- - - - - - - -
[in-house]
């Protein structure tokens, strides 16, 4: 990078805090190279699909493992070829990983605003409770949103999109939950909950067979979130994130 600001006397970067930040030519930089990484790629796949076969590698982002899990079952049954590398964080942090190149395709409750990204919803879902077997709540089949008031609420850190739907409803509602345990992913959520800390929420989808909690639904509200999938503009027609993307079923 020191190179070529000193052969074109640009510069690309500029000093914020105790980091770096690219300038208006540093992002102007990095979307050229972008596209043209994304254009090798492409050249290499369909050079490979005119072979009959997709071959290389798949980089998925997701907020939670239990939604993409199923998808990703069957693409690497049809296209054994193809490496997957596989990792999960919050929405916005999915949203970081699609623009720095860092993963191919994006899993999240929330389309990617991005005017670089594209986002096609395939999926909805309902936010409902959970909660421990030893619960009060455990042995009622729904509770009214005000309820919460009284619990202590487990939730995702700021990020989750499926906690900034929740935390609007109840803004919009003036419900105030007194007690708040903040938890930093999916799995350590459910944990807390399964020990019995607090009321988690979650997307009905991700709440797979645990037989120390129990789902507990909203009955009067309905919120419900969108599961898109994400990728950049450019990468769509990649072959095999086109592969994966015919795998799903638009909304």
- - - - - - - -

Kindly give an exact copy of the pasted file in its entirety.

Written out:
[in-house]
């Protein structure tokens, strides 16, 4: 990078805090190279699909493992070829990983605003409770949103999109939950909950067979979130994130 600001006397970067930040030519930089990484790629796949076969590698982002899990079952049954590398964080942090190149395709409750990204919803879902077997709540089949008031609420850190739907409803509602345990992913959520800390929420989808909690639904509200999938503009027609993307079923 020191190179070529000193052969074109640009510069690309500029000093914020105790980091770096690219300038208006540093992002102007990095979307050229972008596209043209994304254009090798492409050249290499369909050079490979005119072979009959997709071959290389798949980089998925997701907020939670239990939604993409199923998808990703069957693409690497049809296209054994193809490496997957596989990792999960919050929405916005999915949203970081699609623009720095860092993963191919994006899993999240929330389309990617991005005017670089594209986002096609395939999926909805309902936010409902959970909660421990030893619960009060455990042995009622729904509770009214005000309820919460009284619990202590487990939730995702700021990020989750499926906690900034929740935390609007109840803004919009003036419900105030007194007690708040903040938890930093999916799995350590459910944990807390399964020990019995607090009321988690979650997307009905991700709440797979645990037989120390129990789902507990909203009955009067309905919120419900969108599961898109994400990728950049450019990468769509990649072959095999086109592969994966015919795998799903638009909304």